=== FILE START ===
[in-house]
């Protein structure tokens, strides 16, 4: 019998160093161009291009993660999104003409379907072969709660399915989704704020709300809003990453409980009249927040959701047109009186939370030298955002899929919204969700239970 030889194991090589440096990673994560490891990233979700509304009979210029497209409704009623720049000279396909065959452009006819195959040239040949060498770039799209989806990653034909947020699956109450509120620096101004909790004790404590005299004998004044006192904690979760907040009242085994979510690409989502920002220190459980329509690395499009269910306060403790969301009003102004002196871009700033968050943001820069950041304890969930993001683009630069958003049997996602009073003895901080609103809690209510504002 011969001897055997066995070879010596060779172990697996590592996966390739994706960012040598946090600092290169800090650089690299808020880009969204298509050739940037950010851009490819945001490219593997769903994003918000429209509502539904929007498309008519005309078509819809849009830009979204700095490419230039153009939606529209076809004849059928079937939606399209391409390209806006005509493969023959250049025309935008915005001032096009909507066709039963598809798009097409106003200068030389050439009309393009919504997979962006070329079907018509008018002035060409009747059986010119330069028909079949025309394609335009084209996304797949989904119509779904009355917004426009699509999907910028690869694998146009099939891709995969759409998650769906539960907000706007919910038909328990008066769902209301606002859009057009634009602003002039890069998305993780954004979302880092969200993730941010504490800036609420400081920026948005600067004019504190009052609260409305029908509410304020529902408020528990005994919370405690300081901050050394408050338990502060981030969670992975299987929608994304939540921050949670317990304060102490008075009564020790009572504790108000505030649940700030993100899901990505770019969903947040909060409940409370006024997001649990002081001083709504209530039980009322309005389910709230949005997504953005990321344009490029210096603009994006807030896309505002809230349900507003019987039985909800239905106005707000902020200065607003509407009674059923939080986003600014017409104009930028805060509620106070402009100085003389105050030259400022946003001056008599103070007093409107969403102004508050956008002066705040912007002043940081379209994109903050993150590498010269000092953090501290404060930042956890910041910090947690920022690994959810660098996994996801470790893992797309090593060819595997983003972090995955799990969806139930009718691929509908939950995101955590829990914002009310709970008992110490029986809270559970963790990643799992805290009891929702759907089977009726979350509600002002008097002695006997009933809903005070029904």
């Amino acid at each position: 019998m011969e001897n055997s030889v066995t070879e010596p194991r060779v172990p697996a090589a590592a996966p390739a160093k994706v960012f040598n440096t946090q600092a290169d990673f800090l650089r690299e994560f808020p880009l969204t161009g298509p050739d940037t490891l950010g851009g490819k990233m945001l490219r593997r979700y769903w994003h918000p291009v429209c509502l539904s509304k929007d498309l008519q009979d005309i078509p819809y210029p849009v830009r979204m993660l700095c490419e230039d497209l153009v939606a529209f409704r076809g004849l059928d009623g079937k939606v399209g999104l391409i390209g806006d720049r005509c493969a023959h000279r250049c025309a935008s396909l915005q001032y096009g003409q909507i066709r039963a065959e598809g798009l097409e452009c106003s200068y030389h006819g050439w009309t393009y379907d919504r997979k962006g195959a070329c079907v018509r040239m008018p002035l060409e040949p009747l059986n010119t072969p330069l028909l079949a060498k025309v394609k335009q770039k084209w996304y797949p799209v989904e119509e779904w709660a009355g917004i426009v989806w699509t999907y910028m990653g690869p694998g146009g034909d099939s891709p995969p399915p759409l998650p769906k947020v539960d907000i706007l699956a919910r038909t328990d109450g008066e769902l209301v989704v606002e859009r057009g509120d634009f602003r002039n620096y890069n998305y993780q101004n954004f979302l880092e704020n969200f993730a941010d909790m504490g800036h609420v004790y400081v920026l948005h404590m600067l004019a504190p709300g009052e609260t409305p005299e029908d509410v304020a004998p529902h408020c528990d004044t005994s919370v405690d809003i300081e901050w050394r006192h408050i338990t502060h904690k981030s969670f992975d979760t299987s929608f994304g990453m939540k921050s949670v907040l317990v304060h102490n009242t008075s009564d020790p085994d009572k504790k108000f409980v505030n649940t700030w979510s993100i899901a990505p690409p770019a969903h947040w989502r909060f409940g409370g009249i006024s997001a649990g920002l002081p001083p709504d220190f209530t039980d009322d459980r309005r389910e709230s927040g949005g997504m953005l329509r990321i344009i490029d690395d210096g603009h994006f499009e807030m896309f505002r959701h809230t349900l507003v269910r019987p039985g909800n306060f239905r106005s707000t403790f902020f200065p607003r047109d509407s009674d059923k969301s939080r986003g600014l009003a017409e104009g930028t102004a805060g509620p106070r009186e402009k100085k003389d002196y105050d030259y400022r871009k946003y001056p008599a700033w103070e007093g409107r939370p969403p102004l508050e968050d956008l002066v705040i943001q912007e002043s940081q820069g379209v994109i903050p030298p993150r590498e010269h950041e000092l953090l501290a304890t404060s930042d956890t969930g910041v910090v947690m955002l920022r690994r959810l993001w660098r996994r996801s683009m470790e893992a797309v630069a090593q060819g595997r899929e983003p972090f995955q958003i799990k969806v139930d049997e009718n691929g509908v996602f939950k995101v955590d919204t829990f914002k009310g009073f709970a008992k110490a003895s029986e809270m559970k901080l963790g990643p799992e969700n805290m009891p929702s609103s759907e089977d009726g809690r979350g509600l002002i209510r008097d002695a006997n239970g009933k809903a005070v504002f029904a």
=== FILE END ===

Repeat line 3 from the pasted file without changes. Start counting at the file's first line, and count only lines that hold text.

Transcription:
């Amino acid at each position: 019998m011969e001897n055997s030889v066995t070879e010596p194991r060779v172990p697996a090589a590592a996966p390739a160093k994706v960012f040598n440096t946090q600092a290169d990673f800090l650089r690299e994560f808020p880009l969204t161009g298509p050739d940037t490891l950010g851009g490819k990233m945001l490219r593997r979700y769903w994003h918000p291009v429209c509502l539904s509304k929007d498309l008519q009979d005309i078509p819809y210029p849009v830009r979204m993660l700095c490419e230039d497209l153009v939606a529209f409704r076809g004849l059928d009623g079937k939606v399209g999104l391409i390209g806006d720049r005509c493969a023959h000279r250049c025309a935008s396909l915005q001032y096009g003409q909507i066709r039963a065959e598809g798009l097409e452009c106003s200068y030389h006819g050439w009309t393009y379907d919504r997979k962006g195959a070329c079907v018509r040239m008018p002035l060409e040949p009747l059986n010119t072969p330069l028909l079949a060498k025309v394609k335009q770039k084209w996304y797949p799209v989904e119509e779904w709660a009355g917004i426009v989806w699509t999907y910028m990653g690869p694998g146009g034909d099939s891709p995969p399915p759409l998650p769906k947020v539960d907000i706007l699956a919910r038909t328990d109450g008066e769902l209301v989704v606002e859009r057009g509120d634009f602003r002039n620096y890069n998305y993780q101004n954004f979302l880092e704020n969200f993730a941010d909790m504490g800036h609420v004790y400081v920026l948005h404590m600067l004019a504190p709300g009052e609260t409305p005299e029908d509410v304020a004998p529902h408020c528990d004044t005994s919370v405690d809003i300081e901050w050394r006192h408050i338990t502060h904690k981030s969670f992975d979760t299987s929608f994304g990453m939540k921050s949670v907040l317990v304060h102490n009242t008075s009564d020790p085994d009572k504790k108000f409980v505030n649940t700030w979510s993100i899901a990505p690409p770019a969903h947040w989502r909060f409940g409370g009249i006024s997001a649990g920002l002081p001083p709504d220190f209530t039980d009322d459980r309005r389910e709230s927040g949005g997504m953005l329509r990321i344009i490029d690395d210096g603009h994006f499009e807030m896309f505002r959701h809230t349900l507003v269910r019987p039985g909800n306060f239905r106005s707000t403790f902020f200065p607003r047109d509407s009674d059923k969301s939080r986003g600014l009003a017409e104009g930028t102004a805060g509620p106070r009186e402009k100085k003389d002196y105050d030259y400022r871009k946003y001056p008599a700033w103070e007093g409107r939370p969403p102004l508050e968050d956008l002066v705040i943001q912007e002043s940081q820069g379209v994109i903050p030298p993150r590498e010269h950041e000092l953090l501290a304890t404060s930042d956890t969930g910041v910090v947690m955002l920022r690994r959810l993001w660098r996994r996801s683009m470790e893992a797309v630069a090593q060819g595997r899929e983003p972090f995955q958003i799990k969806v139930d049997e009718n691929g509908v996602f939950k995101v955590d919204t829990f914002k009310g009073f709970a008992k110490a003895s029986e809270m559970k901080l963790g990643p799992e969700n805290m009891p929702s609103s759907e089977d009726g809690r979350g509600l002002i209510r008097d002695a006997n239970g009933k809903a005070v504002f029904a």